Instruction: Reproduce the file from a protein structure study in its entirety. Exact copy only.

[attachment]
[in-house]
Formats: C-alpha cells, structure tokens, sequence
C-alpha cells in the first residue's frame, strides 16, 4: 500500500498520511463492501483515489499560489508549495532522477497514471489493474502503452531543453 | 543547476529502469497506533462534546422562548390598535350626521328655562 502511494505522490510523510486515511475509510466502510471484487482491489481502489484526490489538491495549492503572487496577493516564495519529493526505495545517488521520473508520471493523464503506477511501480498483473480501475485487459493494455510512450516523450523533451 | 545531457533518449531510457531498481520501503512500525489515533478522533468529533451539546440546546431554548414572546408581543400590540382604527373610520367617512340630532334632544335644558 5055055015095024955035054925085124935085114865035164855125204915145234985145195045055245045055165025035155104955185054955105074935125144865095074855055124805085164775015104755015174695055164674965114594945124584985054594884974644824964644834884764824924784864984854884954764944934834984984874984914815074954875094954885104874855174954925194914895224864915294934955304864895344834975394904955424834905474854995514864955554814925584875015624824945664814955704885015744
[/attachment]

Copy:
[in-house]
Formats: C-alpha cells, structure tokens, sequence
C-alpha cells in the first residue's frame, strides 16, 4: 500500500498520511463492501483515489499560489508549495532522477497514471489493474502503452531543453 | 543547476529502469497506533462534546422562548390598535350626521328655562 502511494505522490510523510486515511475509510466502510471484487482491489481502489484526490489538491495549492503572487496577493516564495519529493526505495545517488521520473508520471493523464503506477511501480498483473480501475485487459493494455510512450516523450523533451 | 545531457533518449531510457531498481520501503512500525489515533478522533468529533451539546440546546431554548414572546408581543400590540382604527373610520367617512340630532334632544335644558 5055055015095024955035054925085124935085114865035164855125204915145234985145195045055245045055165025035155104955185054955105074935125144865095074855055124805085164775015104755015174695055164674965114594945124584985054594884974644824964644834884764824924784864984854884954764944934834984984874984914815074954875094954885104874855174954925194914895224864915294934955304864895344834975394904955424834905474854995514864955554814925584875015624824945664814955704885015744